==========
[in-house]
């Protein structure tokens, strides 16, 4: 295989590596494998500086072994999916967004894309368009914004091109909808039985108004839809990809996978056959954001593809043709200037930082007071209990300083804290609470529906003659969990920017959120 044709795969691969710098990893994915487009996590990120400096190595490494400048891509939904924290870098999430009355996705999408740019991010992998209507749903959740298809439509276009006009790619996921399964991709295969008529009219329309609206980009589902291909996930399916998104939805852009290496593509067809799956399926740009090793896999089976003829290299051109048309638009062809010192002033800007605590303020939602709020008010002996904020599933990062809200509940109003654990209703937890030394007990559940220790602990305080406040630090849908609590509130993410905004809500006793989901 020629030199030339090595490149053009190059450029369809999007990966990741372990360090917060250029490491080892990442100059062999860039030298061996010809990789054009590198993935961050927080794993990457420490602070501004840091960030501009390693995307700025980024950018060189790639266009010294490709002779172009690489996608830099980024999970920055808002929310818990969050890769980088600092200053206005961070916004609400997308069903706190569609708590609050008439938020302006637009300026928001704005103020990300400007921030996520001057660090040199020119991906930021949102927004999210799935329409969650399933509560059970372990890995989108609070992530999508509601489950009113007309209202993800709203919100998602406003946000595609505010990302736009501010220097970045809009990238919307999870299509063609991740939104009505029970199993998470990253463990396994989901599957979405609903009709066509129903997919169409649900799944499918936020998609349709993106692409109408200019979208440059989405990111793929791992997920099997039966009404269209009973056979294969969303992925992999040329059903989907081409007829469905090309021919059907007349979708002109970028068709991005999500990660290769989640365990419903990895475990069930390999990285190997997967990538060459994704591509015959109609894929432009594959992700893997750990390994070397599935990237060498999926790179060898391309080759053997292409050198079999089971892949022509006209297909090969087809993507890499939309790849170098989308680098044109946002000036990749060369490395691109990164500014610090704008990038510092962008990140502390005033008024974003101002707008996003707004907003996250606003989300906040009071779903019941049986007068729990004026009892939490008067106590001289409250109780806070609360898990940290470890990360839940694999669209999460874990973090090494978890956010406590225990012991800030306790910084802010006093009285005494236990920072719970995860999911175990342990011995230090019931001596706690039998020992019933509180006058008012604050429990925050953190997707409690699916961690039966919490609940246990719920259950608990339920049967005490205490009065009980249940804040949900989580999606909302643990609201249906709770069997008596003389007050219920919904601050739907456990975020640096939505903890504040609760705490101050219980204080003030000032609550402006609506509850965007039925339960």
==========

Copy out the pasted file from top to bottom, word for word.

[in-house]
């Protein structure tokens, strides 16, 4: 295989590596494998500086072994999916967004894309368009914004091109909808039985108004839809990809996978056959954001593809043709200037930082007071209990300083804290609470529906003659969990920017959120 044709795969691969710098990893994915487009996590990120400096190595490494400048891509939904924290870098999430009355996705999408740019991010992998209507749903959740298809439509276009006009790619996921399964991709295969008529009219329309609206980009589902291909996930399916998104939805852009290496593509067809799956399926740009090793896999089976003829290299051109048309638009062809010192002033800007605590303020939602709020008010002996904020599933990062809200509940109003654990209703937890030394007990559940220790602990305080406040630090849908609590509130993410905004809500006793989901 020629030199030339090595490149053009190059450029369809999007990966990741372990360090917060250029490491080892990442100059062999860039030298061996010809990789054009590198993935961050927080794993990457420490602070501004840091960030501009390693995307700025980024950018060189790639266009010294490709002779172009690489996608830099980024999970920055808002929310818990969050890769980088600092200053206005961070916004609400997308069903706190569609708590609050008439938020302006637009300026928001704005103020990300400007921030996520001057660090040199020119991906930021949102927004999210799935329409969650399933509560059970372990890995989108609070992530999508509601489950009113007309209202993800709203919100998602406003946000595609505010990302736009501010220097970045809009990238919307999870299509063609991740939104009505029970199993998470990253463990396994989901599957979405609903009709066509129903997919169409649900799944499918936020998609349709993106692409109408200019979208440059989405990111793929791992997920099997039966009404269209009973056979294969969303992925992999040329059903989907081409007829469905090309021919059907007349979708002109970028068709991005999500990660290769989640365990419903990895475990069930390999990285190997997967990538060459994704591509015959109609894929432009594959992700893997750990390994070397599935990237060498999926790179060898391309080759053997292409050198079999089971892949022509006209297909090969087809993507890499939309790849170098989308680098044109946002000036990749060369490395691109990164500014610090704008990038510092962008990140502390005033008024974003101002707008996003707004907003996250606003989300906040009071779903019941049986007068729990004026009892939490008067106590001289409250109780806070609360898990940290470890990360839940694999669209999460874990973090090494978890956010406590225990012991800030306790910084802010006093009285005494236990920072719970995860999911175990342990011995230090019931001596706690039998020992019933509180006058008012604050429990925050953190997707409690699916961690039966919490609940246990719920259950608990339920049967005490205490009065009980249940804040949900989580999606909302643990609201249906709770069997008596003389007050219920919904601050739907456990975020640096939505903890504040609760705490101050219980204080003030000032609550402006609506509850965007039925339960």